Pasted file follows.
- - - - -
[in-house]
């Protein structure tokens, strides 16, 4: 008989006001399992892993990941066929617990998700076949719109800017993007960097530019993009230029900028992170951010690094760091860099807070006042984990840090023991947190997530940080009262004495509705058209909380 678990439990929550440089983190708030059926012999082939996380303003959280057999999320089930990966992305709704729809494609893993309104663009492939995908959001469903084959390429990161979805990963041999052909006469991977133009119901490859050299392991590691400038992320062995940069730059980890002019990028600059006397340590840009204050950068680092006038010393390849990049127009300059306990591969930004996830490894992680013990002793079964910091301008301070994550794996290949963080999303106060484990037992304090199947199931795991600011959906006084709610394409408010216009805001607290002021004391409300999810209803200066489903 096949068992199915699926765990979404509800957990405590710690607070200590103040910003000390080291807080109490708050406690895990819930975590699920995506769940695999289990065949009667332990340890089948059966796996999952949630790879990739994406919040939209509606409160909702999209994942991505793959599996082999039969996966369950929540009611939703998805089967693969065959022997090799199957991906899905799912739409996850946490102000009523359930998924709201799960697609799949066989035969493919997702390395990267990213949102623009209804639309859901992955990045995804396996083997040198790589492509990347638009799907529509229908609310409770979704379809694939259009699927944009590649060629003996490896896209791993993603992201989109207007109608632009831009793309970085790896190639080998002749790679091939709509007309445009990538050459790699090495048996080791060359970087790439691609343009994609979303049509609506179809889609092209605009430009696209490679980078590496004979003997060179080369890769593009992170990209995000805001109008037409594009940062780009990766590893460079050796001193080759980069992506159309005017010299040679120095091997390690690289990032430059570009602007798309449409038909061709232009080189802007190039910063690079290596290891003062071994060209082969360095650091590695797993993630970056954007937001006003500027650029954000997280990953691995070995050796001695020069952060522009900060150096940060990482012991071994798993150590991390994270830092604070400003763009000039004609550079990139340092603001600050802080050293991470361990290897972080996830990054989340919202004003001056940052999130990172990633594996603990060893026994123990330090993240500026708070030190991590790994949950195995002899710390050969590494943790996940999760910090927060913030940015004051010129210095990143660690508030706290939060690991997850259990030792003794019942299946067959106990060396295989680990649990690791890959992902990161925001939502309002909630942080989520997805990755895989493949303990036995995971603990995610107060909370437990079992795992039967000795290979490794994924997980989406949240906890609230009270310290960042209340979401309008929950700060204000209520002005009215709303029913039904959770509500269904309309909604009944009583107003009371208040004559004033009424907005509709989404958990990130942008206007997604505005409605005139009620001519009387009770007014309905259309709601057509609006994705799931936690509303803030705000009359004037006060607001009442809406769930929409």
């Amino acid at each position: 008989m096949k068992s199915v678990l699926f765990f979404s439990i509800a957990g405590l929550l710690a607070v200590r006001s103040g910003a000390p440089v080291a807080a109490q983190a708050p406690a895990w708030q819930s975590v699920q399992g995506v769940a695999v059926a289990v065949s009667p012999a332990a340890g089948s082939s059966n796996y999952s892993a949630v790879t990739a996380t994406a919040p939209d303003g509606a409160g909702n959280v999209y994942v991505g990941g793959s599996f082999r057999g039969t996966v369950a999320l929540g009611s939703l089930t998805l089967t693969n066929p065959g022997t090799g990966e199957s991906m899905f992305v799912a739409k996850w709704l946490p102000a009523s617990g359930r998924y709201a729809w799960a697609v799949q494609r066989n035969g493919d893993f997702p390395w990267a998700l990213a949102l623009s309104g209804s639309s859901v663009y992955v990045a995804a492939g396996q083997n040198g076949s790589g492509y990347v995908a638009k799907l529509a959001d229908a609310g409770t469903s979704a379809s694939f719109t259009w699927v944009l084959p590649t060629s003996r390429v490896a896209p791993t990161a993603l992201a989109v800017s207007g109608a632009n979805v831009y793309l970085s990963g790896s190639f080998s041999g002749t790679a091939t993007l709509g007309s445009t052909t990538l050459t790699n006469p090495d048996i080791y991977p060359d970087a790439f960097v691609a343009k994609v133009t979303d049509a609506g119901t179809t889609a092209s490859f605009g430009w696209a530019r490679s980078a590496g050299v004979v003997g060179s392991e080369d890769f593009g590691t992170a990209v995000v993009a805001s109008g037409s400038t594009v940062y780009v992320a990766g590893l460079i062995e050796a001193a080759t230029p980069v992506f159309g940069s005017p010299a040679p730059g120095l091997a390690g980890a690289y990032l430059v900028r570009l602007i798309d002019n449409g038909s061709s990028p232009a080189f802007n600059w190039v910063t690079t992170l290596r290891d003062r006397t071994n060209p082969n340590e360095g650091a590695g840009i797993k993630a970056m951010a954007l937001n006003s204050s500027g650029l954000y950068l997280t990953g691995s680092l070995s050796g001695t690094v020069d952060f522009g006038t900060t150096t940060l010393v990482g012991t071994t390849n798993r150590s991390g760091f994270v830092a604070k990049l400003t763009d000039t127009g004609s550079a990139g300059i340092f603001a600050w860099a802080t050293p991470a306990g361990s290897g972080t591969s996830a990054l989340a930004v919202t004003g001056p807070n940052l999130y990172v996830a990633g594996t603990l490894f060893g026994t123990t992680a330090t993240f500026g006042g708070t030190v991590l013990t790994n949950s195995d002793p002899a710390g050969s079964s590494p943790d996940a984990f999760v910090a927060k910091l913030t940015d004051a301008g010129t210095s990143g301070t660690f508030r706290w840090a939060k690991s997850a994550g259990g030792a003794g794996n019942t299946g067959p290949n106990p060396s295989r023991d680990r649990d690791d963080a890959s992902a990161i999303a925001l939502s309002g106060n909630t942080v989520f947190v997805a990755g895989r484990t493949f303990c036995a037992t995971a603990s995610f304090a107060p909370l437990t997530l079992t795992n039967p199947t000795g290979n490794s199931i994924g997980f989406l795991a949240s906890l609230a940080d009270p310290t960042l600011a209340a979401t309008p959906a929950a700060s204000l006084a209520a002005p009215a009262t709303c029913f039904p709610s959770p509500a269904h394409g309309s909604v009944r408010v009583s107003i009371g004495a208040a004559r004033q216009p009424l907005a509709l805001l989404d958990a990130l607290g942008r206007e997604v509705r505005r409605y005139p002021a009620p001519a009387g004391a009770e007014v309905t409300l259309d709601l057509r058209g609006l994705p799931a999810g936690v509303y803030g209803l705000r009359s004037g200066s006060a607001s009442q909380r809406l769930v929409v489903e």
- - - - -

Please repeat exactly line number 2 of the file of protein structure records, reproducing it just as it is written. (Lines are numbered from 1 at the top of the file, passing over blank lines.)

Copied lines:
């Protein structure tokens, strides 16, 4: 008989006001399992892993990941066929617990998700076949719109800017993007960097530019993009230029900028992170951010690094760091860099807070006042984990840090023991947190997530940080009262004495509705058209909380 678990439990929550440089983190708030059926012999082939996380303003959280057999999320089930990966992305709704729809494609893993309104663009492939995908959001469903084959390429990161979805990963041999052909006469991977133009119901490859050299392991590691400038992320062995940069730059980890002019990028600059006397340590840009204050950068680092006038010393390849990049127009300059306990591969930004996830490894992680013990002793079964910091301008301070994550794996290949963080999303106060484990037992304090199947199931795991600011959906006084709610394409408010216009805001607290002021004391409300999810209803200066489903 096949068992199915699926765990979404509800957990405590710690607070200590103040910003000390080291807080109490708050406690895990819930975590699920995506769940695999289990065949009667332990340890089948059966796996999952949630790879990739994406919040939209509606409160909702999209994942991505793959599996082999039969996966369950929540009611939703998805089967693969065959022997090799199957991906899905799912739409996850946490102000009523359930998924709201799960697609799949066989035969493919997702390395990267990213949102623009209804639309859901992955990045995804396996083997040198790589492509990347638009799907529509229908609310409770979704379809694939259009699927944009590649060629003996490896896209791993993603992201989109207007109608632009831009793309970085790896190639080998002749790679091939709509007309445009990538050459790699090495048996080791060359970087790439691609343009994609979303049509609506179809889609092209605009430009696209490679980078590496004979003997060179080369890769593009992170990209995000805001109008037409594009940062780009990766590893460079050796001193080759980069992506159309005017010299040679120095091997390690690289990032430059570009602007798309449409038909061709232009080189802007190039910063690079290596290891003062071994060209082969360095650091590695797993993630970056954007937001006003500027650029954000997280990953691995070995050796001695020069952060522009900060150096940060990482012991071994798993150590991390994270830092604070400003763009000039004609550079990139340092603001600050802080050293991470361990290897972080996830990054989340919202004003001056940052999130990172990633594996603990060893026994123990330090993240500026708070030190991590790994949950195995002899710390050969590494943790996940999760910090927060913030940015004051010129210095990143660690508030706290939060690991997850259990030792003794019942299946067959106990060396295989680990649990690791890959992902990161925001939502309002909630942080989520997805990755895989493949303990036995995971603990995610107060909370437990079992795992039967000795290979490794994924997980989406949240906890609230009270310290960042209340979401309008929950700060204000209520002005009215709303029913039904959770509500269904309309909604009944009583107003009371208040004559004033009424907005509709989404958990990130942008206007997604505005409605005139009620001519009387009770007014309905259309709601057509609006994705799931936690509303803030705000009359004037006060607001009442809406769930929409």